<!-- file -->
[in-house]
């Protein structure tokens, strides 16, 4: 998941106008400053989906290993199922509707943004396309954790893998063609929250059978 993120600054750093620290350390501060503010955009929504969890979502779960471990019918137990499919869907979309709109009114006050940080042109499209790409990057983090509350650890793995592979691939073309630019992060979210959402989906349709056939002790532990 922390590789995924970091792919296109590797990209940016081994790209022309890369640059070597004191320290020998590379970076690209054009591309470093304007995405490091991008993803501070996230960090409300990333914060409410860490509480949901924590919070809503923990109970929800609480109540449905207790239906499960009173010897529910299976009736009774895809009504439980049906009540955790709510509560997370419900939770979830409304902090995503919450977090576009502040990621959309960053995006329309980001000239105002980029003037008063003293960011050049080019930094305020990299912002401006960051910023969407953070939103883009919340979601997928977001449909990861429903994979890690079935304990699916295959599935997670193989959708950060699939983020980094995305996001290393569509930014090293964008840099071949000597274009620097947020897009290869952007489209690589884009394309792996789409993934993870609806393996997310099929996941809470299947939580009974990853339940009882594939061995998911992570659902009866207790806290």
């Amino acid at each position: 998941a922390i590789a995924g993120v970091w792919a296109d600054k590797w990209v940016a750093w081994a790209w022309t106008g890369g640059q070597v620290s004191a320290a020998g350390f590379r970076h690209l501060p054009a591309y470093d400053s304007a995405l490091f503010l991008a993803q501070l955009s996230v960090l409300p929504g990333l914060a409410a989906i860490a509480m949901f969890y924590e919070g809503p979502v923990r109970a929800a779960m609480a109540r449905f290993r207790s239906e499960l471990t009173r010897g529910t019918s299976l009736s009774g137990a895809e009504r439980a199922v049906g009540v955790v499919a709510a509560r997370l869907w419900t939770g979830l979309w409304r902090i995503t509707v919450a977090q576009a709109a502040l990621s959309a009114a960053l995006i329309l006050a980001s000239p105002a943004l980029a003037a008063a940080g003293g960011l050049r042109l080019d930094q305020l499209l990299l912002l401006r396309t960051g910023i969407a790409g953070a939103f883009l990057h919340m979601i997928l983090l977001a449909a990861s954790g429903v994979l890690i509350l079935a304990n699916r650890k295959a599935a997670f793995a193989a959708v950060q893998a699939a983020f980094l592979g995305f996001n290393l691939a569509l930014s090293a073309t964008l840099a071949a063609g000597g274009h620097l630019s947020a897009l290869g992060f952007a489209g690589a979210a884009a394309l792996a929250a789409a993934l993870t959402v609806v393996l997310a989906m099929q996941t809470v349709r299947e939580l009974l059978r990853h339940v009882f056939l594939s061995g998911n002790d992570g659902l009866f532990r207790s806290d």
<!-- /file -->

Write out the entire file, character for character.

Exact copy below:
[in-house]
């Protein structure tokens, strides 16, 4: 998941106008400053989906290993199922509707943004396309954790893998063609929250059978 993120600054750093620290350390501060503010955009929504969890979502779960471990019918137990499919869907979309709109009114006050940080042109499209790409990057983090509350650890793995592979691939073309630019992060979210959402989906349709056939002790532990 922390590789995924970091792919296109590797990209940016081994790209022309890369640059070597004191320290020998590379970076690209054009591309470093304007995405490091991008993803501070996230960090409300990333914060409410860490509480949901924590919070809503923990109970929800609480109540449905207790239906499960009173010897529910299976009736009774895809009504439980049906009540955790709510509560997370419900939770979830409304902090995503919450977090576009502040990621959309960053995006329309980001000239105002980029003037008063003293960011050049080019930094305020990299912002401006960051910023969407953070939103883009919340979601997928977001449909990861429903994979890690079935304990699916295959599935997670193989959708950060699939983020980094995305996001290393569509930014090293964008840099071949000597274009620097947020897009290869952007489209690589884009394309792996789409993934993870609806393996997310099929996941809470299947939580009974990853339940009882594939061995998911992570659902009866207790806290």
């Amino acid at each position: 998941a922390i590789a995924g993120v970091w792919a296109d600054k590797w990209v940016a750093w081994a790209w022309t106008g890369g640059q070597v620290s004191a320290a020998g350390f590379r970076h690209l501060p054009a591309y470093d400053s304007a995405l490091f503010l991008a993803q501070l955009s996230v960090l409300p929504g990333l914060a409410a989906i860490a509480m949901f969890y924590e919070g809503p979502v923990r109970a929800a779960m609480a109540r449905f290993r207790s239906e499960l471990t009173r010897g529910t019918s299976l009736s009774g137990a895809e009504r439980a199922v049906g009540v955790v499919a709510a509560r997370l869907w419900t939770g979830l979309w409304r902090i995503t509707v919450a977090q576009a709109a502040l990621s959309a009114a960053l995006i329309l006050a980001s000239p105002a943004l980029a003037a008063a940080g003293g960011l050049r042109l080019d930094q305020l499209l990299l912002l401006r396309t960051g910023i969407a790409g953070a939103f883009l990057h919340m979601i997928l983090l977001a449909a990861s954790g429903v994979l890690i509350l079935a304990n699916r650890k295959a599935a997670f793995a193989a959708v950060q893998a699939a983020f980094l592979g995305f996001n290393l691939a569509l930014s090293a073309t964008l840099a071949a063609g000597g274009h620097l630019s947020a897009l290869g992060f952007a489209g690589a979210a884009a394309l792996a929250a789409a993934l993870t959402v609806v393996l997310a989906m099929q996941t809470v349709r299947e939580l009974l059978r990853h339940v009882f056939l594939s061995g998911n002790d992570g659902l009866f532990r207790s806290d």